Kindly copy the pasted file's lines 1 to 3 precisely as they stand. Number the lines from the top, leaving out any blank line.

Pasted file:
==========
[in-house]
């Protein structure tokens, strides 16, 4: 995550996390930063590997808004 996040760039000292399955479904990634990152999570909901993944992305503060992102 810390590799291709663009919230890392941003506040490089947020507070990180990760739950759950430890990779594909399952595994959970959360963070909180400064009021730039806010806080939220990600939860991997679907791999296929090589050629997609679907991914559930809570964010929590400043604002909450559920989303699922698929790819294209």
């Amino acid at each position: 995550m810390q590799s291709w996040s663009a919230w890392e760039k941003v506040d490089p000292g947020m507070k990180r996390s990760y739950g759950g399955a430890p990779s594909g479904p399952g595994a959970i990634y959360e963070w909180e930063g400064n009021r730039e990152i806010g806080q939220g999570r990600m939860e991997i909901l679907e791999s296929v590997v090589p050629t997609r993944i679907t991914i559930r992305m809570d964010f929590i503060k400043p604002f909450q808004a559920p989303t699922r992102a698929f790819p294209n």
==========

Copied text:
[in-house]
């Protein structure tokens, strides 16, 4: 995550996390930063590997808004 996040760039000292399955479904990634990152999570909901993944992305503060992102 810390590799291709663009919230890392941003506040490089947020507070990180990760739950759950430890990779594909399952595994959970959360963070909180400064009021730039806010806080939220990600939860991997679907791999296929090589050629997609679907991914559930809570964010929590400043604002909450559920989303699922698929790819294209």
């Amino acid at each position: 995550m810390q590799s291709w996040s663009a919230w890392e760039k941003v506040d490089p000292g947020m507070k990180r996390s990760y739950g759950g399955a430890p990779s594909g479904p399952g595994a959970i990634y959360e963070w909180e930063g400064n009021r730039e990152i806010g806080q939220g999570r990600m939860e991997i909901l679907e791999s296929v590997v090589p050629t997609r993944i679907t991914i559930r992305m809570d964010f929590i503060k400043p604002f909450q808004a559920p989303t699922r992102a698929f790819p294209n």